At least there's some efficient fliers here, which are a bit harder to deal with than in sets 1 and 2.

    Efficiency! Wild screams it. Draw a cards for played cards, combat tricks with buff elements, cards that accumulate value or ramp out to game-winning beasties... Fun times, fun times. Doesn't have the ability to fill the field like sets 1 and 2 (that's in diamond and ruby's domain now), and its early game is more sluggish than before (less crush, less over-curve creatures, etc), but wise players will find the vast majority of wild commons and uncommons to be playable in a wide variety of circumstances. An understated color that's hard to get screwed out of in draft.

    For the most part, bomb rares and semi-bomb uncommons. An enjoyable series of cards to play with, just don't prioritize the uncommon dual cards too early in draft, lest you cement yourself into a series of colors which aren't universally open.

  4. #4
    Set 3 looks great and I'm very excited to start building new decks. IMO set 3 looks to be stronger then set 2, bring on set 3 drafts and sealed events.
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  5. #5
    I'm a bit annoyed as i get the feeling the rng just went up and the strategy went down with the vennen egg thing and the coyotle prophecy. The cards as a whole are still very cool and nothing really screams broken at me. But i do find Necrotic a bit slow and hard to assemble considering how easy it is to ruin all the investment with a single reversion. Elfs is the one i thought i would like the least but they seem really cool if you can find a balance between the 5 drops and the ramp they could do some really nice things.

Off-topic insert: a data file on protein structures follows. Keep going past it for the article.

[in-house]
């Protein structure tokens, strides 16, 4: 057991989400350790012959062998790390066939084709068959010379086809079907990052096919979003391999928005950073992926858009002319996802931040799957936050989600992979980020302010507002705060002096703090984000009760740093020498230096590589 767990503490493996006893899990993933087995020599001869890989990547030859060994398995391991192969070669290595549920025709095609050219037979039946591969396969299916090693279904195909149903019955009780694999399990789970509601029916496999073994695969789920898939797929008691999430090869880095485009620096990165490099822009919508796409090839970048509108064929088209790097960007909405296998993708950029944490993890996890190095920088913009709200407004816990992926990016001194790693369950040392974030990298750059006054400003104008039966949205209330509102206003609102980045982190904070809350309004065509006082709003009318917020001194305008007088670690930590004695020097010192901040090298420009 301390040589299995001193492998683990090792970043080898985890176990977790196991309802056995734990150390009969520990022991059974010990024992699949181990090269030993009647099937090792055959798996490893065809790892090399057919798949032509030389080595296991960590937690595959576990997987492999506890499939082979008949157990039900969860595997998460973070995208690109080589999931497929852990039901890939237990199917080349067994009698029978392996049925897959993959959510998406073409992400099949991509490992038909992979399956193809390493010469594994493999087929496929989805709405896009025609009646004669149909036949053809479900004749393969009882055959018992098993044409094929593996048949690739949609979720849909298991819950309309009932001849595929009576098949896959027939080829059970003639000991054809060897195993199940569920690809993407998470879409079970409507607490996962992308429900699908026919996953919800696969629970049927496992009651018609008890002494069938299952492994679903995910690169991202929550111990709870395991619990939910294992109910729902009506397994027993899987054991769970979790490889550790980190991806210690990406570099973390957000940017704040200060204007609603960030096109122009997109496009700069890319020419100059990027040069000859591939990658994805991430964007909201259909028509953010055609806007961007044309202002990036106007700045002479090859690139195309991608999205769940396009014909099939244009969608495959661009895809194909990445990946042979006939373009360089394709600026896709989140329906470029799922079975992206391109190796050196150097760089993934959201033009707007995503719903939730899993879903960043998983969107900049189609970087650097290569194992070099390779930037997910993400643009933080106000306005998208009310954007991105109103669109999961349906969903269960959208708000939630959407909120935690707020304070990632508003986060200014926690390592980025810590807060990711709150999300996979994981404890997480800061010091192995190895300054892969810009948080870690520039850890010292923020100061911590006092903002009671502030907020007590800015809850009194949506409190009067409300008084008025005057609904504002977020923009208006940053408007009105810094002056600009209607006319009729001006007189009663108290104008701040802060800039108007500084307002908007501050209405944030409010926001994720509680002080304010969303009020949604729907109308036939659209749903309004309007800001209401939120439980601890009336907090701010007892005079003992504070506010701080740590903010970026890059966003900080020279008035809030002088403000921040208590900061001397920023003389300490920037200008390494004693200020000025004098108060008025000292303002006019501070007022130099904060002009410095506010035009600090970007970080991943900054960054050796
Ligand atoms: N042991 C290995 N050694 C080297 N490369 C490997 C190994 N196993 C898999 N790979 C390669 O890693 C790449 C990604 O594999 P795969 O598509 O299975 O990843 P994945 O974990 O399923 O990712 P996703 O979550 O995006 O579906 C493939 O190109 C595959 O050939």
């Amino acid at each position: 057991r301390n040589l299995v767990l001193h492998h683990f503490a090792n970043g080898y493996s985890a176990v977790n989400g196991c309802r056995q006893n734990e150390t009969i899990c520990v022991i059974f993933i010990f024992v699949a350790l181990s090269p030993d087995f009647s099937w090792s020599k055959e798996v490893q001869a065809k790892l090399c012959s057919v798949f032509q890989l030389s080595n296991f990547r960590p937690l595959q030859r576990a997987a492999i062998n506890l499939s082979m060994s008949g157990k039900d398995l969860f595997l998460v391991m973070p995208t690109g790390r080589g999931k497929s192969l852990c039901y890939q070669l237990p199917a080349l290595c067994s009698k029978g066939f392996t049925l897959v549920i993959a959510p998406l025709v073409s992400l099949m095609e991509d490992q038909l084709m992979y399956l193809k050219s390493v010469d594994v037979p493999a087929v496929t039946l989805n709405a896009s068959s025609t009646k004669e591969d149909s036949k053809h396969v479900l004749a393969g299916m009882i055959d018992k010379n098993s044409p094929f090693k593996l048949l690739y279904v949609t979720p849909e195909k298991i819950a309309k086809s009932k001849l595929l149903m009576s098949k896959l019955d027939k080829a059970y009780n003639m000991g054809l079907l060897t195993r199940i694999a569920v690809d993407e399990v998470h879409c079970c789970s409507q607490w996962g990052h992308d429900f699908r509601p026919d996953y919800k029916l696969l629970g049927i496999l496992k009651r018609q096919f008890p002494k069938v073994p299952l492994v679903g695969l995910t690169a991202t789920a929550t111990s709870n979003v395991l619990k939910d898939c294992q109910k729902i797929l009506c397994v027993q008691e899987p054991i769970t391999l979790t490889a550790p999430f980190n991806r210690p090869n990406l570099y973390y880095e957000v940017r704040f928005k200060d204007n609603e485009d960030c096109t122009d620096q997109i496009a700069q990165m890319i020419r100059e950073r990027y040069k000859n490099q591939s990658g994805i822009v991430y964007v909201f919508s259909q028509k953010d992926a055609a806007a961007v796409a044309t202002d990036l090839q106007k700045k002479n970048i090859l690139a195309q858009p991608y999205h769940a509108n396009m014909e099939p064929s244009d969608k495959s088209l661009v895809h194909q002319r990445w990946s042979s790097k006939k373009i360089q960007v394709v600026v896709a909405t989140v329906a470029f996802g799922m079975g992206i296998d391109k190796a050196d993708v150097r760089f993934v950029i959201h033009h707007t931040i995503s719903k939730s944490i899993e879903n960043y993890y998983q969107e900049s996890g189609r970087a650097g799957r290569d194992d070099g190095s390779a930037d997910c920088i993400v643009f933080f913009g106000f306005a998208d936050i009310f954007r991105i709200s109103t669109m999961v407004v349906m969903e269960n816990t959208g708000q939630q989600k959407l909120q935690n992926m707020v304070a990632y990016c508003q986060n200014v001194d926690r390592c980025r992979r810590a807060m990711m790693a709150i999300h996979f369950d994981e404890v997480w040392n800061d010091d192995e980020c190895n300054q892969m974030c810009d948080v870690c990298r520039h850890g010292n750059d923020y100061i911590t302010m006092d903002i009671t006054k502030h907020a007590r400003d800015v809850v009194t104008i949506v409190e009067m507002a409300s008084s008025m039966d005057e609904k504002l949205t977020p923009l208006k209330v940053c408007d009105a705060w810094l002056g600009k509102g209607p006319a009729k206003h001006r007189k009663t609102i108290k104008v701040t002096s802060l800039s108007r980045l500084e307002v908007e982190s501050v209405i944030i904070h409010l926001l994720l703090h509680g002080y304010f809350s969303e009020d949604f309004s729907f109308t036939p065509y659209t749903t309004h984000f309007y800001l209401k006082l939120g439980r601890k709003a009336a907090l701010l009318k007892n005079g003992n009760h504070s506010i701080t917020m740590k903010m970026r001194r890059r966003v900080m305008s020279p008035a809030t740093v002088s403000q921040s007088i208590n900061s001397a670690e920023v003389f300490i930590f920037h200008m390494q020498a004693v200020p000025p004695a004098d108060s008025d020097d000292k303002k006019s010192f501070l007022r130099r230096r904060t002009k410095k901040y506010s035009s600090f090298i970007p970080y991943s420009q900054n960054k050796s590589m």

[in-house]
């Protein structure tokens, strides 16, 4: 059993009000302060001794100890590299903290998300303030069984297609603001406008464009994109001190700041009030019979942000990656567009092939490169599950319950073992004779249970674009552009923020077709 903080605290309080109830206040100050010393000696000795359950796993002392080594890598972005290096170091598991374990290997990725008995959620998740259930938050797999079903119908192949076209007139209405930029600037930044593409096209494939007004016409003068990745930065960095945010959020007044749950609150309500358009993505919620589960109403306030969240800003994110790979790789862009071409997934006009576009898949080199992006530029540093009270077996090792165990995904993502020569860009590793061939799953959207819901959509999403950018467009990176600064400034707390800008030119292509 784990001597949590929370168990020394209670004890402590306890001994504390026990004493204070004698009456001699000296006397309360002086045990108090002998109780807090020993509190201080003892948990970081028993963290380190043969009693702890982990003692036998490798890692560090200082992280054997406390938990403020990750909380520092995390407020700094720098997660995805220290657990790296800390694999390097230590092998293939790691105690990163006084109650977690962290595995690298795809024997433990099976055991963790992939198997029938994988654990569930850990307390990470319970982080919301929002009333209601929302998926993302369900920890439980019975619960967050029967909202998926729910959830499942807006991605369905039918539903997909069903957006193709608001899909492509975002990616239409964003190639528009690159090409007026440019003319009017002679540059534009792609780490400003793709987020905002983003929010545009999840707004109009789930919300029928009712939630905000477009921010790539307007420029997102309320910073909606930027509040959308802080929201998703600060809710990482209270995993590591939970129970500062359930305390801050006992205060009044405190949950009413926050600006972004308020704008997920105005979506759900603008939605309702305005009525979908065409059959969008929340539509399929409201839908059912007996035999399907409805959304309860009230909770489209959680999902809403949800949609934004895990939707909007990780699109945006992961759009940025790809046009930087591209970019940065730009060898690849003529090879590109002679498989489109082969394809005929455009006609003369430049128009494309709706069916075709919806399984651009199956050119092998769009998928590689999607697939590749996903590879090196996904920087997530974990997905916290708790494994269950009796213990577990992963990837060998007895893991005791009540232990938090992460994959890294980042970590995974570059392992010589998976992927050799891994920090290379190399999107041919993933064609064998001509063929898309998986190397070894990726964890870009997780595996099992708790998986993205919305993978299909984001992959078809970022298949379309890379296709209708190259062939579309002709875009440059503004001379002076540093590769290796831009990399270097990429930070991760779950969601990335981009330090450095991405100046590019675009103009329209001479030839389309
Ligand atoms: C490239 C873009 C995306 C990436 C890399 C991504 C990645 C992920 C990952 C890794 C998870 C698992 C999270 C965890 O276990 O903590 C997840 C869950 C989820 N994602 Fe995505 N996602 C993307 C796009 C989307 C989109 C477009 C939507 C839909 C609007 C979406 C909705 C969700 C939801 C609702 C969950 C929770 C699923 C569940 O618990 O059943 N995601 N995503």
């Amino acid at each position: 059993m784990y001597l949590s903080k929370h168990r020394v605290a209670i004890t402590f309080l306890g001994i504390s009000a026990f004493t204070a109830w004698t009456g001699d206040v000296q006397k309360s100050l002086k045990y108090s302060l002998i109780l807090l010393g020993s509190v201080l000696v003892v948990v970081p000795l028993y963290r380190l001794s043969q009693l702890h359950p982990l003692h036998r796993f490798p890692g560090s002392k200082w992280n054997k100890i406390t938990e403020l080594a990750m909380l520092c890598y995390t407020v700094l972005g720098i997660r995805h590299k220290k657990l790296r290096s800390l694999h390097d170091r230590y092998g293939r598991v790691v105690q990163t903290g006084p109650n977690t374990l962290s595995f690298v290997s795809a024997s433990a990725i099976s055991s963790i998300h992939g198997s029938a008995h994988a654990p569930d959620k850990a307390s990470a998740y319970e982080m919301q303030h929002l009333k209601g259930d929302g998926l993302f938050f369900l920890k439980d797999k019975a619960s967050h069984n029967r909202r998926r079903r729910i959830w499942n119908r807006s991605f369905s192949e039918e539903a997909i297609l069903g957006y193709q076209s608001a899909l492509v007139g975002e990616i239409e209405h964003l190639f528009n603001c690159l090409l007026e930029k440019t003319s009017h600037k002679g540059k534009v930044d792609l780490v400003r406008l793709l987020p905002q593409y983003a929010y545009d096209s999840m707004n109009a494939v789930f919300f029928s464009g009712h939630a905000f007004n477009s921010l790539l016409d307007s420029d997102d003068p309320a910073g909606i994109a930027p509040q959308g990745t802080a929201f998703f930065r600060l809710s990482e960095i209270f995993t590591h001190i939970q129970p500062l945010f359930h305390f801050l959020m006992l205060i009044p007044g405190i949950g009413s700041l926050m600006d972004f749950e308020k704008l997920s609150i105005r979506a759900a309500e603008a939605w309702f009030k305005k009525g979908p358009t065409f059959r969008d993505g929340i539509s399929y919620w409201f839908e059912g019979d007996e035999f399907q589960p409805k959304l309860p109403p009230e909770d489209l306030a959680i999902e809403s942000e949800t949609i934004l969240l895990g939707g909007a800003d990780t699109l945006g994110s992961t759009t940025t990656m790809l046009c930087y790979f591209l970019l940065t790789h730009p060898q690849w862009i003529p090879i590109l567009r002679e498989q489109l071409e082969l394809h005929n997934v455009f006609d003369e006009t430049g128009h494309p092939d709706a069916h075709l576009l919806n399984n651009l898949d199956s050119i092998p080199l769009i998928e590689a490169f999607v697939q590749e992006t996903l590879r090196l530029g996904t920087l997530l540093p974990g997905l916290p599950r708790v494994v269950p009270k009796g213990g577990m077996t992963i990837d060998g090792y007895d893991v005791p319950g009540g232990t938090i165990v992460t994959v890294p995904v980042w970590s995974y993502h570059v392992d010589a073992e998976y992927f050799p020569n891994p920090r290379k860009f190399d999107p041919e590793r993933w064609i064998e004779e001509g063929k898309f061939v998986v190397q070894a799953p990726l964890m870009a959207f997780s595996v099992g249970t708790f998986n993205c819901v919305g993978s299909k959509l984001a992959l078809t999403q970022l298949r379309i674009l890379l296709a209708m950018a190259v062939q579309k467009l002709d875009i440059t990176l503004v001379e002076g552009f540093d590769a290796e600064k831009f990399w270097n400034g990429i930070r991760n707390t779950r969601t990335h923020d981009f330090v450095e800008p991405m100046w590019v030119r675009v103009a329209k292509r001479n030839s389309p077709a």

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  6. #6
    As the person always talking about the best sapphire cards first when every competitive player won't (Mirror Knight, Reese, Goreknight), I'll say:

    Sapphire Coyotle are sooooo strong. It's ridiculous how much better they are than the other 2 shards of Coyotle. Indigo Dreamwalker, Thunderfield Elder and Cyclone Shaman specifically with Cyclone Shaman being the weaker of the 3.